End-of-life practices and experiences of health professionals and family members of terminally-ill patients in intensive care units in Macedonia: a qualitative research
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Objective To understand the end-of-life phenomenon in the intensive care setting in Macedonia through the experiences of health professionals and family members of terminally-ill patients in its social and cultural context. Methods Participant observation in surgical intensive care units and in-depth interviews with health professionals who had professional experience with terminally-ill patient(s) and family members of terminally-ill patients who died or had any limitation of life-sustaining medical intervention are principal methods. Results The context analysis revealed opportunity for integration of palliative care in the intensive care units as an alternative to separate palliative care services in the country. The study reveals surgical intensive care units and emergency departments and the professionals providing service to be involved in the treatment of terminally-ill patients. Both withholding and withdrawal of treatment in terminal patients are accepted practices in terminal patients. Social, cultural, economic factors influence the decision making process. Families and patients are rarely involved in the decision making process, especially in emergency cases. Communication is reported as a point to improvement from both sub- samples. Disclosing diagnosis and prognosis, as well as informed consent to treatment, though legally secured, undergo cultural reshape. Conclusion How terminally-ill patients are managed in the intensive care setting in Macedonia is shaped through the interplay of professional, cultural, ethical and social factors. The identified factors represent potential threats and opportunities to profile palliative care programs in the intensive care setting. Limitation of life-sustaining measures in terminally-ill patients is accepted among the medical professionals as an alternative to redundant prolongation of life and time of death. Patient and family inclusion in decision- making and communication is insufficient. Ethical principle of autonomy should be shaped in the cultural context. Public, ethical, professional and legal consensus is needed to improve current practice. Though this research pioneers in the understanding of the end-of-life phenomenon and identified its components and their interaction in the context, more research is needed to describe the role and needs of the patients in terminal condition and their families and decision-making surrogates.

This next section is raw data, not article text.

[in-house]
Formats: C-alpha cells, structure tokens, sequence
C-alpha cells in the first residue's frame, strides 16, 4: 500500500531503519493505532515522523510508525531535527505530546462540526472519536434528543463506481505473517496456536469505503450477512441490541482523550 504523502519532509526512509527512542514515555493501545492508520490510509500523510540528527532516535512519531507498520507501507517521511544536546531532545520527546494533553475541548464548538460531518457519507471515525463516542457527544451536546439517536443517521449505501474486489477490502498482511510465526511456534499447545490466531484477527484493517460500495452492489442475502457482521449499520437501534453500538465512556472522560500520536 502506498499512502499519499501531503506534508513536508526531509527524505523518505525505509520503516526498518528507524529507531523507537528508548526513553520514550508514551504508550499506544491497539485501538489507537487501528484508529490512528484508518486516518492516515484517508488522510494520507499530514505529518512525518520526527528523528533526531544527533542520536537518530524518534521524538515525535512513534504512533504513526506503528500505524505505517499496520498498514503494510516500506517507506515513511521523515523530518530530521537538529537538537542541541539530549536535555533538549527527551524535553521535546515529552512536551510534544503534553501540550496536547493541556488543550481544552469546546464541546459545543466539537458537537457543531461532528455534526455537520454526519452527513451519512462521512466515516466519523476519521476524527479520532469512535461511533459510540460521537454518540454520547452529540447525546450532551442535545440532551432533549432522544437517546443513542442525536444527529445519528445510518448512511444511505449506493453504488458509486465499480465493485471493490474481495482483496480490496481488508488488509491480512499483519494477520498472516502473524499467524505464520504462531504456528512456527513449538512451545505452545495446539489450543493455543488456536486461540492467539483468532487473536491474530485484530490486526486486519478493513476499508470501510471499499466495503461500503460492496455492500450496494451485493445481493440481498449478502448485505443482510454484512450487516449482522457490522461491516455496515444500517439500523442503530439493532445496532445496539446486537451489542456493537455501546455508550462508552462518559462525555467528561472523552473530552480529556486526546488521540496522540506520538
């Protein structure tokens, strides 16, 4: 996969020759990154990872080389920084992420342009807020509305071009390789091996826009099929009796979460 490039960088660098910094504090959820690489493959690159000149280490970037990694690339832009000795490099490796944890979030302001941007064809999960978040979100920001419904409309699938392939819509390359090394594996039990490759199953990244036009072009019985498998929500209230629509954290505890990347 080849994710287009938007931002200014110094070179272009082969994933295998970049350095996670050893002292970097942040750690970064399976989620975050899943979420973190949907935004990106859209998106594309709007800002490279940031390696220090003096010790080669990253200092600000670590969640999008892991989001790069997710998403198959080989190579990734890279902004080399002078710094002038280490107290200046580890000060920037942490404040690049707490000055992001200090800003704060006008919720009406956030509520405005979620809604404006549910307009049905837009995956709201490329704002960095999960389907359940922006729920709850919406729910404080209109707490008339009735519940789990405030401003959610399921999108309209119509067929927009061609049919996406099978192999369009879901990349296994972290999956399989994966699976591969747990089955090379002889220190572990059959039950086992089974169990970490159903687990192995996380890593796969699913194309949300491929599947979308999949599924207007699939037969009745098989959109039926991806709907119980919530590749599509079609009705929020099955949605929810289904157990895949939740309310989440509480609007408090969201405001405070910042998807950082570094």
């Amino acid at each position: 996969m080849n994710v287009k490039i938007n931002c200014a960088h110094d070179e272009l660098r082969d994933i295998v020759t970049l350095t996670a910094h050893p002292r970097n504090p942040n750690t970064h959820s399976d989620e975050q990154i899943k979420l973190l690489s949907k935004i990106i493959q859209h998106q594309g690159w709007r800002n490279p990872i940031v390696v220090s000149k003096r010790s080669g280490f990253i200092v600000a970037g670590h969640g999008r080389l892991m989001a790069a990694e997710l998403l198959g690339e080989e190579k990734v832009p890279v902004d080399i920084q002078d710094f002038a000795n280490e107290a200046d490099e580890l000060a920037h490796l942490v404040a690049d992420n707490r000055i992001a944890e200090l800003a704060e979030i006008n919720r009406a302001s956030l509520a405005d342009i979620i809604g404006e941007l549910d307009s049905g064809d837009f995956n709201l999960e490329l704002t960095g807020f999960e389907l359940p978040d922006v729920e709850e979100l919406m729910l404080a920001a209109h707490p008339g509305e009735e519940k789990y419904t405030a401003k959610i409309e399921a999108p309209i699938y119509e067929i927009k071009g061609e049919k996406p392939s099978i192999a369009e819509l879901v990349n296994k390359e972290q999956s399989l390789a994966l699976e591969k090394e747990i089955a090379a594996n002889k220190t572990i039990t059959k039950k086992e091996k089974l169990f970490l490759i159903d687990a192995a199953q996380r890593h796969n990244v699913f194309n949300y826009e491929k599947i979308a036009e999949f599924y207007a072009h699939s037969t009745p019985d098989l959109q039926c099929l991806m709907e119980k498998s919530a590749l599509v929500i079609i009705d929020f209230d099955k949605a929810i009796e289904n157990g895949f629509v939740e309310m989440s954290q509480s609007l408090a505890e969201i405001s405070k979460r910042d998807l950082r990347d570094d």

PublisherThe University of Bergen
SubjectPalliative careIntensive care unitsDecision makingHealth personnelFamilyAttitudeSocial perception
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